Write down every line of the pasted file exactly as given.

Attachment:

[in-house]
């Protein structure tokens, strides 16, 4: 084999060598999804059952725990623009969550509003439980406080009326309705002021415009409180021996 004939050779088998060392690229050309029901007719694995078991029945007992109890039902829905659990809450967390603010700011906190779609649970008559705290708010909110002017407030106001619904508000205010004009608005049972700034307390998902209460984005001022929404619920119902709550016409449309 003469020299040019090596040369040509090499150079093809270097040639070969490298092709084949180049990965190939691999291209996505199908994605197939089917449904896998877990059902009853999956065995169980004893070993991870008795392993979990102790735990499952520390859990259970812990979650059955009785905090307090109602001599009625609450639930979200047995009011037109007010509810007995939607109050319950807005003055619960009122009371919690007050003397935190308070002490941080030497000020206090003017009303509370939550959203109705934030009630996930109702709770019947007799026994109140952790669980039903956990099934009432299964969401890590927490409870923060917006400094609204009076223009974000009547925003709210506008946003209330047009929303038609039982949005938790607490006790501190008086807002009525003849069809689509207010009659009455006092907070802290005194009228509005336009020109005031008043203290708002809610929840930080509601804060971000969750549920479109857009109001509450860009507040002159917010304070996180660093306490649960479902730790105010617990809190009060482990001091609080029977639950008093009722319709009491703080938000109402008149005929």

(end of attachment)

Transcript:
[in-house]
């Protein structure tokens, strides 16, 4: 084999060598999804059952725990623009969550509003439980406080009326309705002021415009409180021996 004939050779088998060392690229050309029901007719694995078991029945007992109890039902829905659990809450967390603010700011906190779609649970008559705290708010909110002017407030106001619904508000205010004009608005049972700034307390998902209460984005001022929404619920119902709550016409449309 003469020299040019090596040369040509090499150079093809270097040639070969490298092709084949180049990965190939691999291209996505199908994605197939089917449904896998877990059902009853999956065995169980004893070993991870008795392993979990102790735990499952520390859990259970812990979650059955009785905090307090109602001599009625609450639930979200047995009011037109007010509810007995939607109050319950807005003055619960009122009371919690007050003397935190308070002490941080030497000020206090003017009303509370939550959203109705934030009630996930109702709770019947007799026994109140952790669980039903956990099934009432299964969401890590927490409870923060917006400094609204009076223009974000009547925003709210506008946003209330047009929303038609039982949005938790607490006790501190008086807002009525003849069809689509207010009659009455006092907070802290005194009228509005336009020109005031008043203290708002809610929840930080509601804060971000969750549920479109857009109001509450860009507040002159917010304070996180660093306490649960479902730790105010617990809190009060482990001091609080029977639950008093009722319709009491703080938000109402008149005929």